We often use simple Google forms for our surveys. We are lucky to have a vocal/engaged community of users so when we push out a survey, we are able to get 30-50K responses within a few days. Some surveys are part of larger user research projects, in which we start with forms but then try to connect one-on-one with individual users over Skype and Google Hangouts to better understand people’s motivation for a feature and their reactions to prototypes.
You also told Business Insider that the majority of feedly users access the app five out of seven days per week. What feature or features do you optimize to make sure these users stay engaged?
Speed. The speed of loading the app. The speed of browsing through your reading list. The speed of sharing content with other people and apps.
As you continue to build the product, how frequently does this focus play into decisions made on features or additions to feedly?
All the time. Everyone on the dev and ops team is obsessed with performance. Every feature goes through a thorough performance review.
How did you learn the importance of speed?
Mobile has changed user behavior. Users now select the best app for a specific activity, and the key in that context is to do one thing very, very well and keep the experience as simple as possible. Feedly is about collecting and reading what matters to you. We have been focusing on making the reading experience as fast, simple and efficient as we can.
We’re constantly talking to our users to learn about their pain points and how they use feedly, and we pay close attention to how our design decisions affect usage within feedly.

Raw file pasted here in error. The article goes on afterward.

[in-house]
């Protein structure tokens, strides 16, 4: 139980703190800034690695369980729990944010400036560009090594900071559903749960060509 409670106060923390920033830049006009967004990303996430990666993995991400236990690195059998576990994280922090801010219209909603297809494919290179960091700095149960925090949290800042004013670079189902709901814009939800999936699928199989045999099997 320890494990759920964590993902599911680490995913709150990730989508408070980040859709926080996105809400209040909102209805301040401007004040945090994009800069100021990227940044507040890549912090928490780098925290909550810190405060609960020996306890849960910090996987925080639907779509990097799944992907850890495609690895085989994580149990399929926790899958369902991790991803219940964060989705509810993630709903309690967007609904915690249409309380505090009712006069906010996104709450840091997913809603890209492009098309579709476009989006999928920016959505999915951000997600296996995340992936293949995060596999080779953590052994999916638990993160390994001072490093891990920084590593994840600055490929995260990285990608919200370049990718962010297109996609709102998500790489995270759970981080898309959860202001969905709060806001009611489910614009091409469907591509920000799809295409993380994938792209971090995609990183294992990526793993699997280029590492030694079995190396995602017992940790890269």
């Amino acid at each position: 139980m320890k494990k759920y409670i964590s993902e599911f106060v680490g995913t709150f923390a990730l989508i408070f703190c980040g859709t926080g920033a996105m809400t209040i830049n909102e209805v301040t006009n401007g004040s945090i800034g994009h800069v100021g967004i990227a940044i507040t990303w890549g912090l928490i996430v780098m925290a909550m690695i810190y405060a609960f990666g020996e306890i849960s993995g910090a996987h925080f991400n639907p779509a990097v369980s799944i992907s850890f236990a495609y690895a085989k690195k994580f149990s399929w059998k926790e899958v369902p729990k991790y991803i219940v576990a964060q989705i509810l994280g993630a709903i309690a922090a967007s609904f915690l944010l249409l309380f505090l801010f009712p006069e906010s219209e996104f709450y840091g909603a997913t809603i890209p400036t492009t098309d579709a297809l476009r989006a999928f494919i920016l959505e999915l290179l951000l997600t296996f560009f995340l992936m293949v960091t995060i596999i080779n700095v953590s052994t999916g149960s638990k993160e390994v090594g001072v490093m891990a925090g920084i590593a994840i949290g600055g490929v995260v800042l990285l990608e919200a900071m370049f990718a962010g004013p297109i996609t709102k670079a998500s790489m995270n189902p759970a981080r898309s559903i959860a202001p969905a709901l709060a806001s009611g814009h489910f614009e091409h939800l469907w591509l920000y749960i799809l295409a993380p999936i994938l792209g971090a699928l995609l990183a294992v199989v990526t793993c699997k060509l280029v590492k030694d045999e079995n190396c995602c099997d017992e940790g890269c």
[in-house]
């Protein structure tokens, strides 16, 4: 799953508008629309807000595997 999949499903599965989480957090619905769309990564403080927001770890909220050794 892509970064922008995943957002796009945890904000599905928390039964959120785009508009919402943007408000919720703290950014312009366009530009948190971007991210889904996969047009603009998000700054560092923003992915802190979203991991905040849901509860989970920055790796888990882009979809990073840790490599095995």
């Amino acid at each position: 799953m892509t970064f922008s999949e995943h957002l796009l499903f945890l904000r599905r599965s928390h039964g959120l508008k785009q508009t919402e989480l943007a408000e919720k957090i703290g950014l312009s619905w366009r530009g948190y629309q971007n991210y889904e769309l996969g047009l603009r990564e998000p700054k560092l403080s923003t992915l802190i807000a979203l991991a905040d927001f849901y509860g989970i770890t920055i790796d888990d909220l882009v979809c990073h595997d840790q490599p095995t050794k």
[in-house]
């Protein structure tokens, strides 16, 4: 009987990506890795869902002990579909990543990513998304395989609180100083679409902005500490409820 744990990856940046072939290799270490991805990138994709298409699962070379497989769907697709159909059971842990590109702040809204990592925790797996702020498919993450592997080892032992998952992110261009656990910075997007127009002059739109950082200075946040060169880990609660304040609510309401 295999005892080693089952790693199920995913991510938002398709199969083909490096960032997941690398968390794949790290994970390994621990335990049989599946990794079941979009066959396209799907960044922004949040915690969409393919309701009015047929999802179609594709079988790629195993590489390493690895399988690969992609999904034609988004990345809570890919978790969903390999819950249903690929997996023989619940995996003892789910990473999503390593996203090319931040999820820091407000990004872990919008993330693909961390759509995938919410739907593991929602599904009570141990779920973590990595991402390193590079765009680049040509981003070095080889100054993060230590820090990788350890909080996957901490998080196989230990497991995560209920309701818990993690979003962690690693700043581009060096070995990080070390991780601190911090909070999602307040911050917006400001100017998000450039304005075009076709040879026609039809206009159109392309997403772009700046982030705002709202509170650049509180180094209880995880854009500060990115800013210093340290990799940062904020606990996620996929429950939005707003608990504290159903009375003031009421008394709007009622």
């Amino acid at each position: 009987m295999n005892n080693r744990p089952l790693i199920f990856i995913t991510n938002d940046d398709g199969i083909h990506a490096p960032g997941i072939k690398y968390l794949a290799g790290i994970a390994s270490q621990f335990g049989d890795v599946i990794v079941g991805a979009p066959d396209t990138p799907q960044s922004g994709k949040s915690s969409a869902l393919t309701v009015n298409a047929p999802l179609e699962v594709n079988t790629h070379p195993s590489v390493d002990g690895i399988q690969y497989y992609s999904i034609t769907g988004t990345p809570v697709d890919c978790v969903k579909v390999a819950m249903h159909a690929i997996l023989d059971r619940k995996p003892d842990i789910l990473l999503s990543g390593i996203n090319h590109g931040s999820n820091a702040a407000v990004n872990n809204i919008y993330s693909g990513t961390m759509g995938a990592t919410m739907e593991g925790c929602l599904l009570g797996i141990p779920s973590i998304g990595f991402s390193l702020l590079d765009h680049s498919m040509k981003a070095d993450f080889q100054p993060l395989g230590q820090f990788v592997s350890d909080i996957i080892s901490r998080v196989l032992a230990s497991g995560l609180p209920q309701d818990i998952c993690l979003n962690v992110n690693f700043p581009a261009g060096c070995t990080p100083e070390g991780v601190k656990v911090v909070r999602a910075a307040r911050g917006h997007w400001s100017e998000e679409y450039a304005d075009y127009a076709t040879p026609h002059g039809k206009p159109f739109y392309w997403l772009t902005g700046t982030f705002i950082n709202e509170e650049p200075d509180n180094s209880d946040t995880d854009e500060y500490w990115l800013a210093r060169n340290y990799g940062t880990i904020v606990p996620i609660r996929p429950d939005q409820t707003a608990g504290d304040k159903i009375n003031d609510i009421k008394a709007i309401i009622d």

What's been the most important process or productivity practice the feedly team has adopted?
Design with your ears. We do a lot of user research to understand the motivations and needs of our users. We invest a lot of time understanding problems before trying to find a solution. (Our design cofounder, Arthur Bodolec, gave a great presentation on this concept earlier this year, which you can view here: http://www.youtube.com/watch?v=dSkuKDyQOh8)
What's the most important process or productivity practice you follow in your personal work routine?
Developing a growth mindset. Your abilities can be developed through practice, learning and hard work. This is central to our approach at feedly; we believe that reading can make you better at what you do.
Do you have an example of how you live this out?
Our iterative design and development process is driven by this. We are not worried about shipping things early and receiving negative feedback: we see feedback as the opportunity to better understand the motivation of users.
How do you personally use feedly?
I maintain great collections around entrepreneurship, design and tech. It is magical to be able to continuously learn new skills and have a window into the minds of experts on the topics I care about. My feedly is also an important source of inspiration.
How many feeds do you subscribe to in your feedly account? Do you have a routine around consumption?
I follow about 300 different feeds across nine main collections. I read my must reads on my phone in the morning. I read my tech, marketing and hacker collections at works through the day. I browse my more inspirational design collections on my iPad in the evening.
Credits: Edwin Khodabakchian photo from Twitter.
You might also enjoy this article on Pocket: "How a Two-Day Side Project Turned Into a Productivity App with 11 Million Users"